A team of astronomers from the United States, Chile and Brazil have declared the spiral galaxy known as NGC 6872 to be the largest-known spiral in the universe. The word came down from NASA yesterday and was published today in the Monthly Notices of the Royal Astronomical Society.
If it helps to appreciate the enormity of NGC 6872, that spiral galaxy from end to end is more than five times the size of our galaxy, the Milky Way, and spans more than 522,000 light-years.
NASA is crediting their ability to measure NGC 6872 based on data gathered from their Galaxy Evolution Explorer (GALEX) mission.
"Without GALEX's ability to detect the ultraviolet light of the youngest, hottest stars, we would never have recognized the full extent of this intriguing system," said lead scientist Rafael Eufrasio.
Eufrasio presented the findings yesterday at the American Astronomical Society meeting in Long Beach, Calif.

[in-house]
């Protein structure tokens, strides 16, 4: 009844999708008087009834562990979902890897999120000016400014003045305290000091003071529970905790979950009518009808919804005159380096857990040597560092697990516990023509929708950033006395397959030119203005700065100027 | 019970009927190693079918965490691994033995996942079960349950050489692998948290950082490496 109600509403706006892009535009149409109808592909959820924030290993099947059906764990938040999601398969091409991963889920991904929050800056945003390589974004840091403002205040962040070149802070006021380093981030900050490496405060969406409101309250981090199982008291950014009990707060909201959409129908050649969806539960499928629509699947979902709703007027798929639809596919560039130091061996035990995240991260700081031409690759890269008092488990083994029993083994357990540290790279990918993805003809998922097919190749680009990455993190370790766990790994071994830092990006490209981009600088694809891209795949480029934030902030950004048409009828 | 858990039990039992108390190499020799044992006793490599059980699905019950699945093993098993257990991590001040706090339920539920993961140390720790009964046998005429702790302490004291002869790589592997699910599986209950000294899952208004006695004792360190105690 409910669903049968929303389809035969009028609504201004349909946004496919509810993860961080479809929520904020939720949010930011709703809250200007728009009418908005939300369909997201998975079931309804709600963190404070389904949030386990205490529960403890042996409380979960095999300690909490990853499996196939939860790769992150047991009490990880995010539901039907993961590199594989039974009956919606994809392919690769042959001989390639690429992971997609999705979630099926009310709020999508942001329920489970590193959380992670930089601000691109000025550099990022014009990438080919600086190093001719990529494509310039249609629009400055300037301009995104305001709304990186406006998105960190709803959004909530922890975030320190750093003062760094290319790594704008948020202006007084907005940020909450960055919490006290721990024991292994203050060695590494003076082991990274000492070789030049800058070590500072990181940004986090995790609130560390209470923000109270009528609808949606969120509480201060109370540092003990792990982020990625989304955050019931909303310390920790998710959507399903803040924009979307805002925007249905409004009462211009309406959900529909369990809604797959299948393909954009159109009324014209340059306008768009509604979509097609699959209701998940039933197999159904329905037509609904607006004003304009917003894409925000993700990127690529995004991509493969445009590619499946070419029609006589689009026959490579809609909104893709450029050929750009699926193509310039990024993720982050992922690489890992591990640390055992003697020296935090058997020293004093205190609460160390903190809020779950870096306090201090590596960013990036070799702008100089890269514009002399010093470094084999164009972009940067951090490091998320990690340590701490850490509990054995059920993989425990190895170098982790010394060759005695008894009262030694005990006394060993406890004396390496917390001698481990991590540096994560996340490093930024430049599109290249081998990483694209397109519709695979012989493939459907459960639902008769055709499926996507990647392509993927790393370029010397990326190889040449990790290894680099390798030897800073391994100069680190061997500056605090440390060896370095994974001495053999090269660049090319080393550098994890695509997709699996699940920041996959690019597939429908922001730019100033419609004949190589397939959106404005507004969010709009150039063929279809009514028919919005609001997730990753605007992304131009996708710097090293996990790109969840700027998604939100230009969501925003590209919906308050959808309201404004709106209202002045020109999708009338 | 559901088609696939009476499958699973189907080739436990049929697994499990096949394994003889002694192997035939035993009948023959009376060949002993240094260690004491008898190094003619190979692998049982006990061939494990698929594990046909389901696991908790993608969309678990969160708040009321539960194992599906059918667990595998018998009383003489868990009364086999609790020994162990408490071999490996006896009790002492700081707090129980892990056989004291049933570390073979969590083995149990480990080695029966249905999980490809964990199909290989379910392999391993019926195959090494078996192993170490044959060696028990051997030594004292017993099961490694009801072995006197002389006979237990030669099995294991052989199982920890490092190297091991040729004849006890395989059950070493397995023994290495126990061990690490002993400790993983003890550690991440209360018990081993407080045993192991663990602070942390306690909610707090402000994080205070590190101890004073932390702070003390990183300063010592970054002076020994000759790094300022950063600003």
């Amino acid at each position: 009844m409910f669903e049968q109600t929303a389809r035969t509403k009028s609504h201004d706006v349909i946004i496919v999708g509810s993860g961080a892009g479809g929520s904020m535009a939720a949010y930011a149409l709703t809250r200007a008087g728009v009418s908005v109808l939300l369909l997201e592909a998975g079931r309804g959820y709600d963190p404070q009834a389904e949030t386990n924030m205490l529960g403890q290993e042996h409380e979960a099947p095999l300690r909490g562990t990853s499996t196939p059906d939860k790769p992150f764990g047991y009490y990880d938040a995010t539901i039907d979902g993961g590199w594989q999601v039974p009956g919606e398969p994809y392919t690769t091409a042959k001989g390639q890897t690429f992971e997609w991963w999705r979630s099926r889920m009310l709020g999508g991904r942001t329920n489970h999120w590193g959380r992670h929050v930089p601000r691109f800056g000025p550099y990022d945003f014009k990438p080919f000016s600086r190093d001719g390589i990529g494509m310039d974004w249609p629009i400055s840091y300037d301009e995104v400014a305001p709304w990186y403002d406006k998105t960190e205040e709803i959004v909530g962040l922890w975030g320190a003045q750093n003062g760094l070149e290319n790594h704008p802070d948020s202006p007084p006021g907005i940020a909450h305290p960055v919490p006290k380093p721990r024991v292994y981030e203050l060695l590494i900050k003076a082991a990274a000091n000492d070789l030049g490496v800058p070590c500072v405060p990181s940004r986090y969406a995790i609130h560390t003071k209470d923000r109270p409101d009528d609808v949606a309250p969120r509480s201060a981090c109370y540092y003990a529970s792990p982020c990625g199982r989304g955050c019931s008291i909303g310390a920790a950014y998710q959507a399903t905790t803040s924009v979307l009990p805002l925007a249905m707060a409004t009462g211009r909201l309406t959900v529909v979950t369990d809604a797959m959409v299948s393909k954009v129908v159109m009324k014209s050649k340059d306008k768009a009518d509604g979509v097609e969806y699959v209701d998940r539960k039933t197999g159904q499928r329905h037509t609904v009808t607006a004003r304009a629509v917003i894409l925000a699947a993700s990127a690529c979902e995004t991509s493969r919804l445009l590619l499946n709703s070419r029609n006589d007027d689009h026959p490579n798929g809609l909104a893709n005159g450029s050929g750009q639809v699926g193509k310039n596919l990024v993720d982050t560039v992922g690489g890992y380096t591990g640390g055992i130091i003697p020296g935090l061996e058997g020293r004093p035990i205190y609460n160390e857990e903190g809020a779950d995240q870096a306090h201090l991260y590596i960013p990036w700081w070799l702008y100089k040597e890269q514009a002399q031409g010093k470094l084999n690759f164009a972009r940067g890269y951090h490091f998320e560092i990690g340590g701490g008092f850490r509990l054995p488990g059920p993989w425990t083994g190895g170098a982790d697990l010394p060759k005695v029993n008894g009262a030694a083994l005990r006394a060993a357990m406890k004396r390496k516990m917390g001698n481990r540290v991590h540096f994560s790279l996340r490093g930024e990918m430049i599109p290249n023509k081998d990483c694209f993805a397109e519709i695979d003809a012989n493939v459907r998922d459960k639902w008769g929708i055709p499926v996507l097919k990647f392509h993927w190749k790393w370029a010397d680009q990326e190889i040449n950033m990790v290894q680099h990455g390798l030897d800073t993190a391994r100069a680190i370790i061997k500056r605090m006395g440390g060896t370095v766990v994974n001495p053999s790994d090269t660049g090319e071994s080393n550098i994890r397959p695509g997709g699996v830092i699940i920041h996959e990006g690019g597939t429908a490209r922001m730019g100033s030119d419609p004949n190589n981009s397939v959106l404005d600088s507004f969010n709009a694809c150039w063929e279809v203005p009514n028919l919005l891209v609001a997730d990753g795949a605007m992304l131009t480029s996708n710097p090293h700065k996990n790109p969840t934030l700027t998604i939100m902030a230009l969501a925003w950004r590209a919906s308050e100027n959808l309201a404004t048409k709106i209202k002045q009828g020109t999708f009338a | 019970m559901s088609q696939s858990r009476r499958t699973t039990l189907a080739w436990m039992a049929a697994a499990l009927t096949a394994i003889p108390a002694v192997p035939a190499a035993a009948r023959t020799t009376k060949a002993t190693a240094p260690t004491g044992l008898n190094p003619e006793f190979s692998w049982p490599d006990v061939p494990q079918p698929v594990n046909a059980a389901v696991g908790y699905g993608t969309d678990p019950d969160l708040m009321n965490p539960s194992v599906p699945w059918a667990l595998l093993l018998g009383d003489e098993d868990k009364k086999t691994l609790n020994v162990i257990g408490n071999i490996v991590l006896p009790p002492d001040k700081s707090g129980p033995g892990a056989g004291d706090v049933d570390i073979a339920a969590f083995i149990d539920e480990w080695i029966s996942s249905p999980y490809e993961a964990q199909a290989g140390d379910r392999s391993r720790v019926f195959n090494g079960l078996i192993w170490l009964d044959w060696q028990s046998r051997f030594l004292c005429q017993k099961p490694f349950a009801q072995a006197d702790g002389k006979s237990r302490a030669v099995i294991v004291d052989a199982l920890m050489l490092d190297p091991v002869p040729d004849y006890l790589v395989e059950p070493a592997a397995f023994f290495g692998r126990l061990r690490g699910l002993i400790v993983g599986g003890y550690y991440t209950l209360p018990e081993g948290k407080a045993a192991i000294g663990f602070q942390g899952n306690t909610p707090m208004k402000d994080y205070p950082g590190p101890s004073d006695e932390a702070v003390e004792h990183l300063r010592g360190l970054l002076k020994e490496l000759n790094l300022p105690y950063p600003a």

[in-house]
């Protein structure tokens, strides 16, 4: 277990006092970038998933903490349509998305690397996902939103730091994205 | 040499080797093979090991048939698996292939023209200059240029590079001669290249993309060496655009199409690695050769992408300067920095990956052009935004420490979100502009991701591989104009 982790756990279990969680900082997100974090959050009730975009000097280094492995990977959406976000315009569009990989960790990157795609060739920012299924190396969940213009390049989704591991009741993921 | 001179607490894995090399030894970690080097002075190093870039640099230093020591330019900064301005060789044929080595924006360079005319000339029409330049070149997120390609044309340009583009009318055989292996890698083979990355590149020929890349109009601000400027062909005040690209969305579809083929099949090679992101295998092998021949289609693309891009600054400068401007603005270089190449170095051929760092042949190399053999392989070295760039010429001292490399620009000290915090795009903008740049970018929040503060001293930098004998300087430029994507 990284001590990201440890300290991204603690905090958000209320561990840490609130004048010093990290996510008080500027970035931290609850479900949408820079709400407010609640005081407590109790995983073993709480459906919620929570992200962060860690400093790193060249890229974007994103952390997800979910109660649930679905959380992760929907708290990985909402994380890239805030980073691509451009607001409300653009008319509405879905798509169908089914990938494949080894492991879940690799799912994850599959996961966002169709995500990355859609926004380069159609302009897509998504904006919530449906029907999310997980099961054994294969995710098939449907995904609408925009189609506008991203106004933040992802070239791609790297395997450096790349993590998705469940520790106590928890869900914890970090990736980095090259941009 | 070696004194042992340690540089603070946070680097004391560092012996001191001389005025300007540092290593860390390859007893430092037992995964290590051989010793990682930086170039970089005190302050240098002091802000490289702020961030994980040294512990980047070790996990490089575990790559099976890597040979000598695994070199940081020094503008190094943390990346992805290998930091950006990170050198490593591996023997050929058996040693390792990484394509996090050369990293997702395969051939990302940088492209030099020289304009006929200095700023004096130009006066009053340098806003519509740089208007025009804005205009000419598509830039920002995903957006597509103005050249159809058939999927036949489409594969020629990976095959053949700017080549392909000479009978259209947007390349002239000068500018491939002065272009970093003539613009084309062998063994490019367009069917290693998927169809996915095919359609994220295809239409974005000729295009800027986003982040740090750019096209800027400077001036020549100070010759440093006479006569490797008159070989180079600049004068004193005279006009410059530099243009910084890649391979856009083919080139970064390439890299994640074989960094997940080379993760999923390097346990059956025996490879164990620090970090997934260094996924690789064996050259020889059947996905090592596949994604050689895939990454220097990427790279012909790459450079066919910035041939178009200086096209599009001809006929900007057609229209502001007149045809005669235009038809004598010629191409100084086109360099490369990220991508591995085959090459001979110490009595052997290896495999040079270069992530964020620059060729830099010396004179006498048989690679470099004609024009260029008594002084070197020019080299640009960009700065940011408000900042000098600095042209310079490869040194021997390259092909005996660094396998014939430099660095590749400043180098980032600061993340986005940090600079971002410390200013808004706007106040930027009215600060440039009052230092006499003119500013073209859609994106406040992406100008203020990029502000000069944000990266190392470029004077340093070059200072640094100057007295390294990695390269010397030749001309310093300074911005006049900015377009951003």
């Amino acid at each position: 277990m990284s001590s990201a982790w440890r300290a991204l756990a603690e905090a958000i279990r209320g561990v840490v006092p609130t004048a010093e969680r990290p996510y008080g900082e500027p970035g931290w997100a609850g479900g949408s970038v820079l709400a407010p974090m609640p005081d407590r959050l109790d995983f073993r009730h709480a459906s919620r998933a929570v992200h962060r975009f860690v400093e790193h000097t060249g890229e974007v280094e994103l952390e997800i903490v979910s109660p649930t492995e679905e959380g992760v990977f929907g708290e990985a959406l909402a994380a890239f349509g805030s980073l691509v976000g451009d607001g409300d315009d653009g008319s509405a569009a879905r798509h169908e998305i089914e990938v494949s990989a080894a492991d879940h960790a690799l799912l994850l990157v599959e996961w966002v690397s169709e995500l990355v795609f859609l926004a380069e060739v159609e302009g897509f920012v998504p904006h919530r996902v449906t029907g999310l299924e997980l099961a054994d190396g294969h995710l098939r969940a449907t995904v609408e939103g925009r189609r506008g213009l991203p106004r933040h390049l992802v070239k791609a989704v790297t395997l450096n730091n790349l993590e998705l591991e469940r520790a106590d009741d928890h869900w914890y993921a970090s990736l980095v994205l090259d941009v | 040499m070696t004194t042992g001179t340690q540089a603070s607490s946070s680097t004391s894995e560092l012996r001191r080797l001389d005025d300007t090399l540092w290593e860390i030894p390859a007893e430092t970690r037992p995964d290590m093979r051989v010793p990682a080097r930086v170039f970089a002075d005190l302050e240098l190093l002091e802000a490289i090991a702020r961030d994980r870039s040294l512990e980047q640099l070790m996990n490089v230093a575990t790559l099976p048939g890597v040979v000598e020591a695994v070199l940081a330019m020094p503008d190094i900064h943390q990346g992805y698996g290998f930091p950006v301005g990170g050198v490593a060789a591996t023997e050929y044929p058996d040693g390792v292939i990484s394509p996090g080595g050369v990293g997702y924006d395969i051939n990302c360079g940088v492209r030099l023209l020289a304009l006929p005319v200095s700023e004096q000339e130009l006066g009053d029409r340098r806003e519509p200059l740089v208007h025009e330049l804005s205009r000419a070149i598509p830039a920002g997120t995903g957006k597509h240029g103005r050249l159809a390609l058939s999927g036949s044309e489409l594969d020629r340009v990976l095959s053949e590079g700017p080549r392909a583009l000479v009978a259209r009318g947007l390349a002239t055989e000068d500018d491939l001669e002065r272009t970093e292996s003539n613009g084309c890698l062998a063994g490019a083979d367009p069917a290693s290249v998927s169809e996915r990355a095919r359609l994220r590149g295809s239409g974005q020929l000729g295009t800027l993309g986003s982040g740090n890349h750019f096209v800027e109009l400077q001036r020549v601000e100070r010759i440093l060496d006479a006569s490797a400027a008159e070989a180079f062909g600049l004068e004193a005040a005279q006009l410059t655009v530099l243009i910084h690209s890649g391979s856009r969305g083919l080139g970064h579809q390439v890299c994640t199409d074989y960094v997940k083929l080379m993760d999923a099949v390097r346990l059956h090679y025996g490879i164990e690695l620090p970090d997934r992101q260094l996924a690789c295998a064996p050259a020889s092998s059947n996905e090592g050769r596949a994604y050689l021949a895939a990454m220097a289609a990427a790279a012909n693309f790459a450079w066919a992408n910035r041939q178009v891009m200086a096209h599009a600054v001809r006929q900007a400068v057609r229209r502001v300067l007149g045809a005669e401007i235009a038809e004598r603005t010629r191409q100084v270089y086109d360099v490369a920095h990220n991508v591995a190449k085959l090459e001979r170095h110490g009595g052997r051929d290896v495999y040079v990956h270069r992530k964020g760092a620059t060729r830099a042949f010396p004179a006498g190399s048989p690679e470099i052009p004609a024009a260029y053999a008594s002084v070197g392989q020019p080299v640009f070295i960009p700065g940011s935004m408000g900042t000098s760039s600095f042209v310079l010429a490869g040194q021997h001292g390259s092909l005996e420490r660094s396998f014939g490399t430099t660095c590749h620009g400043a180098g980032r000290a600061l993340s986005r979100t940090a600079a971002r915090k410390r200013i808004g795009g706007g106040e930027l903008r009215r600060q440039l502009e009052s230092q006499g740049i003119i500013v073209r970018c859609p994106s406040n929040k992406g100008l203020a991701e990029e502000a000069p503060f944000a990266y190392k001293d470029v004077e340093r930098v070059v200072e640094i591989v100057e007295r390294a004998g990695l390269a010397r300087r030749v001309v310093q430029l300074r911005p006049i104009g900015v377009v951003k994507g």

According to NASA, the galaxy's unusual size and appearance stem from its interaction with a much smaller disk galaxy named IC 4970, which has only about one-fifth the mass of NGC 6872. The odd couple is located 212 million light-years from Earth in the southern constellation Pavo.
Astronomers believe that large galaxies like our own, grew through mergers and acquisitions and assembled over billions of years by absorbing numerous smaller systems.
Interestingly enough, the gravitational interaction of NGC 6872 and IC 4970 may have done the opposite, spawning what may develop into a new small galaxy.
"The northeastern arm of NGC 6872 is the most disturbed and is rippling with star formation, but at its far end, visible only in the ultraviolet, is an object that appears to be a tidal dwarf galaxy similar to those seen in other interacting systems," said team member Duilia de Mello, a professor of astronomy at Catholic University.
The tidal dwarf candidate is brighter in the ultraviolet than other regions of the galaxy, a sign it bears a rich supply of hot young stars less than 200 million years old.
GALEX was developed under NASA's Explorers Program managed by NASA's Goddard Space Flight Center.
For more on NGC 6872, see the video accompanying this article.
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